Words are vehicles for communication but they don’t always go by their actual meanings. If I say, Hey, nice shirt! by intonation I could mean: I like it, I hate it, I’m teasing, I’m ridiculing, I’m shaming, I’m flirting. When someone pronounces, “let’s do lunch” we know if it’s authentic or not. While traveling—with very little effort—you can comprehend what people intend without being fluent. Tone, decibels, facial movements and body stance communicate far more.
Babies and children understand, too. Tara attended a small school in San Francisco with kids from all over the world. The birth languages didn’t matter since words weren’t important for these 5-year-olds to play and learn.
Even though I romp throughout the domain of written words, sometimes they’re bargain-basement items when vocalized. If “Joe” says something callous and is called out, he often says, “I’m joking,” when we know he wasn’t. When a child asks mom if she’s sad (when she is) and is told, “No, just tired,” this teaches kids—who look to us to inform them correctly about the world, inwardly and outwardly—to doubt what they sense in favor of what someone they trust tells them. See: wanting for want.
I live in a culture where most people’s word means very little. So, why am I surprised when people want to convince me with words what their actions don’t back up? Why do they push for my “approval assurance” for something I know is patently untrue? See: “do you believe what you’re sayin’? yeah right now, but not that often.”
Supporting someone demonstrates you care about what they do and you attempt to show up in actions as well as in words. What support is not: saying you’re “there for them” but in fact not being so. It’s not giving someone what you want to give them but providing them with what they want and sometimes when it’s not convenient for you.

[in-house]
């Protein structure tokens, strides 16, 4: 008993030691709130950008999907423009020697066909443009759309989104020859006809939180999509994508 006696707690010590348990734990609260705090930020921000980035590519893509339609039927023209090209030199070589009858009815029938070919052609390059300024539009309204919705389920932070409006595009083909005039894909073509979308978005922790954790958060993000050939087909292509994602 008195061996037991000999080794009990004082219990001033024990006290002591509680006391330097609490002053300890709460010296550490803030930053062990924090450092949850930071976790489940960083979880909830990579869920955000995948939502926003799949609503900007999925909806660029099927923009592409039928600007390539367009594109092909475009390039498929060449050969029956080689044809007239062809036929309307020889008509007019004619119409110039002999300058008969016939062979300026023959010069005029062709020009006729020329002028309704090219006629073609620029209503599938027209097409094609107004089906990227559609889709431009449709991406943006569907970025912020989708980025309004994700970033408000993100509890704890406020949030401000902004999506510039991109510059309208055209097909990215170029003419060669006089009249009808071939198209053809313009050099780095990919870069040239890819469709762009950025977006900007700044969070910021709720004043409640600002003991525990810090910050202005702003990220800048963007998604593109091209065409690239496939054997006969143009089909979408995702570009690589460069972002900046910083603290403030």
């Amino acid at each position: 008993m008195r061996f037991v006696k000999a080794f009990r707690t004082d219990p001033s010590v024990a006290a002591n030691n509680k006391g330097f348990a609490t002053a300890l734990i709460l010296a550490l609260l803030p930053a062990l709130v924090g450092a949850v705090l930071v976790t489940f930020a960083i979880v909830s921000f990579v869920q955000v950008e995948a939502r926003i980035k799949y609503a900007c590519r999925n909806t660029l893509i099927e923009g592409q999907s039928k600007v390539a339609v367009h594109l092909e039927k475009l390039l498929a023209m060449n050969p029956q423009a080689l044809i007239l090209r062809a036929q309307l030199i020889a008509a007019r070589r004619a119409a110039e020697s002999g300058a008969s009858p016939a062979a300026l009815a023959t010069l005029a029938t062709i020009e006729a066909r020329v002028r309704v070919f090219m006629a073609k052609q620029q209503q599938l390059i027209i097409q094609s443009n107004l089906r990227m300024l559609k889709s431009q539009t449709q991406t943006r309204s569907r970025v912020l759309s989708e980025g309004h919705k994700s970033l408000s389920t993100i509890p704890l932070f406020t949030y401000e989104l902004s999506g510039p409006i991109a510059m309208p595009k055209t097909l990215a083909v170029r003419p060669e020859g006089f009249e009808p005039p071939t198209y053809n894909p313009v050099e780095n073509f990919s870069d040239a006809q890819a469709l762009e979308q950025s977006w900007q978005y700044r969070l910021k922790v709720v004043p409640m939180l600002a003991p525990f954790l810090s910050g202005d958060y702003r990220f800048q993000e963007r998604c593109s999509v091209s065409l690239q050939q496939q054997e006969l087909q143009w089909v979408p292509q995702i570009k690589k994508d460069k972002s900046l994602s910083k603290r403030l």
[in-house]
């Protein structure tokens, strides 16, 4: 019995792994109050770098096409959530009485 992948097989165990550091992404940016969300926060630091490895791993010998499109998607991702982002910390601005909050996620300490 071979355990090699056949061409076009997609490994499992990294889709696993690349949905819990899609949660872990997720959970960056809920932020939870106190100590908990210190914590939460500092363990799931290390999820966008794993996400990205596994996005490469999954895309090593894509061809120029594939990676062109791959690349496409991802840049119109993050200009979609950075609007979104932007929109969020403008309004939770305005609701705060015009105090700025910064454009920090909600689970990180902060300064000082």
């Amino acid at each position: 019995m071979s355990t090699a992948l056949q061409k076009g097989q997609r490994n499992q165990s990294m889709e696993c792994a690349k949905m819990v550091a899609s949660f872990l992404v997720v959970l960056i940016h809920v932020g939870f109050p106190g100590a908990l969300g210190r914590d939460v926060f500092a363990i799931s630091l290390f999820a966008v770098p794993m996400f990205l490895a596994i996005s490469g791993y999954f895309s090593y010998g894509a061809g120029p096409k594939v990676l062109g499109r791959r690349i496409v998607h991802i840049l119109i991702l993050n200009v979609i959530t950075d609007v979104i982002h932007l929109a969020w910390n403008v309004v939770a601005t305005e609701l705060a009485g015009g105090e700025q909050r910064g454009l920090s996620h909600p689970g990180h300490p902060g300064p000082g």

If I ask for a glass of water and I’m given a hammer, don’t expect me to be thankful. It’s a non sequitur. How does your psuedo-intention trump my need? And if I request a ride on Friday but you volunteer for the second Tuesday of next week, it’s not helpful and I won’t give you points for offering something I can’t use.
My ex mother-in-law once gave her hirsute son a bottle of aftershave for xmas, then huffed,”Don’t look a gift horse in the mouth,” after he logically and kindly wondered at the efficacy of her “present.” Shouldn’t the gift be more about the receiver, not the giver?
Commonly, I call a company’s “support line” and am auto-told “all representatives are busy helping other customers.” Yeah, right, that huge workforce of one. Their faux-care is insulting. Hire a real staff and then maybe I’ll believe that I’m a “valued customer” and not hang up.